Explosions and gunfire rock besieged Tripoli

Residents say they could hear shooting from several locations and there were
anti-Gaddafi protesters in the streets.

Explosions and gunfire rocked Tripoli on Saturday night, after days of battlefield defeats left Muammar Gaddafi’s government and troops penned ever more tightly in the besieged capital.

The scale of the unrest was unclear, but speculation was rife that Gaddafi’s 41-year rule was close to collapse.

Tripoli residents told Reuters they could hear shooting from several locations and there were anti-Gaddafi protesters in the streets. Government spokesman Moussa Ibrahim told state television however: “All of Tripoli is safe and stable.”

Earlier, opposition fighters expelled government forces from the strategic western city of Az Zawiyah, a major victory in their march on Tripoli.

Gaddafi’s forces continued to fire rockets and mortar rounds at Az Zawiya from positions in the east on Saturday and the city’s central hospital was hit several hours after it was taken by rebels.

Momentum appears to have now firmly swung in the opposition’s favour after months of near-deadlock, with the
rebels holding much of the east and the Libyan regime controlling the west.

“Gaddafi’s days are numbered,” said Jeffrey Feltman, US Assistant Secretary of State, during a visit to the de-facto rebel capital of Benghazi. “The best case scenario is for Gaddafi to step down now … that’s the bestprotection for civilians.”

Mustafa Abdel Jalil, an opposition leader, echoed the statement.

“The end is very near” for Gaddafi, said the chairman of the rebel National Transitional Council (NTC) on Saturday.

“We have contacts with people from the inner circle of Gaddafi,” he said. “All evidence [shows] that the end is very near, with God’s grace.”

The territory remaining under Gaddafi’s control has been shrinking dramatically in the past three weeks, with opposition fighters
advancing on the capital, from the west, south and east. Major supply routes into the capital have also fallen under rebel control.

Challenges ahead

In an indication of challenges ahead, however, rebel spokesman Ahmed Bani said his troops retreated from parts of the eastern town of Brega, losing the industrial section to Gaddafi’s forces.

The oil portĀ  has frequently changed hands throughout the conflict. At a news conference, Bani said rebels captured the city of Zlitan, 140km southeast of Tripoli, after more than two months of fighting.

“Zlitan is now completely liberated after a severe fight, and for the first time I can say we have control over it,” Bani told reporters on Saturday.

As rebels battled for towns on either side of Tripoli on Saturday, fighting spilled across the border into Tunisia, where Libyan
infiltrators clashed with Tunisian troops.

Tunisian security sources said their forces intercepted Libyan men in vehicles with weapons and fought them through the night in the desert. They reported several casualties.

Gaddafi’s forces west of Az Zawiyah and near the Tunisian border have been effectively encircled and cut off from their supply lines. Tunisia has increased its army presence in the border area.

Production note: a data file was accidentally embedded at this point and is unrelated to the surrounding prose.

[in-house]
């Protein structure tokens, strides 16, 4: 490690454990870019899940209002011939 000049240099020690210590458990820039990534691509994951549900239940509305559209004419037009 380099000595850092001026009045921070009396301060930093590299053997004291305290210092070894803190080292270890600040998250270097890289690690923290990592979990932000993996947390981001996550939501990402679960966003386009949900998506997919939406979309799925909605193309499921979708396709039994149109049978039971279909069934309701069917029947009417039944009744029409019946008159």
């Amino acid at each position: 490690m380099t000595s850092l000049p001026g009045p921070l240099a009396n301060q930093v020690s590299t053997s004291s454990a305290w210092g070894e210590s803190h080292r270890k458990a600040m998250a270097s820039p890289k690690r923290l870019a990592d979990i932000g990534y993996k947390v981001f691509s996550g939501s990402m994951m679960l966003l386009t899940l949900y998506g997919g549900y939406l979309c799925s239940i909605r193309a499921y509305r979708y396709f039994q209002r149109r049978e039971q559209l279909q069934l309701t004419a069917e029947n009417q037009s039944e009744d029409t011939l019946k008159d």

Residents of the southern Tunisian desert town of Douz told the Reuters news agency that helicopters were seen overhead and troops had been summoned from nearby towns to subdue the infiltrators, who rode in vehicles without number plates.

The Tunisian security sources did not say whether the armed men were rebels or supporters of Gaddafi. Residents said they believed they were Gaddafi supporters.

Tunisian officials also said a Tunisian army helicopter had crashed because of mechanical problems in the border area, killing the pilot and co-pilot.

‘Gaddafi is finished’

The siege of Tripoli and the prospect of a battle for the capital have added urgency to the question of Gaddafi’s fate. The leader has repeatedly vowed never to leave the country. Rebels say they will not stop fighting until he is gone.

Representatives of the two sides held talks early this week in a Tunisian resort, attended by a former French prime minister, but announced no breakthrough.

The severing of the road link between Tripoli and Tunisia makes further talks difficult.

A Tunisian official source said Libya’s senior oil official, Omran Abukraa, had arrived in Tunisia after deciding not to return to Tripoli from a trip to Italy.

If confirmed, it would be the third apparent defection of a senior Gaddafi associate this week. A senior security official arrived in Rome on Monday, and rebels said on Friday that Gaddafi’s estranged former deputy Abdessalam Jalloud had joined their side.

In Az Zawiyah’s central square on Saturday, residents were burning and stamping on a green Gaddafi flag.

“Gaddafi is finished. Civilians are starting to come back to the cities. Libya is finally free,” said one, who gave his name as Abu Khaled.

In a nearby alley, residents had gathered to stare at the bodies of two Gaddafi soldiers lying in the street. Gunfire and explosions could be heard in the distance.

Rebels said the main Gaddafi force had retreated about 10km east to the town of Jaddayim and was shelling Az Zawiyah from there.

East of the capital, where fighting has been bloodier and rebel advances far slower, opposition forces fought street battles in the city of Zlitan and suffered heavy casualties, a Reuters reporter said on Friday.

A rebel spokesman said 32 rebel fighters were killed and 150 wounded.

Gaddafi’s spokesman Moussa Ibrahim said late on Friday the government’s military held the upper hand in both Az Zawiyah and Zlitan.

The sudden imposition of a siege around Tripoli has trapped its residents and cut them off from fuel and food.

The International Organisation for Migration said on Friday it would organise a rescue operation to evacuate thousands of foreign workers, probably by sea.

(english.aljazeera.net / 20.08.2011)


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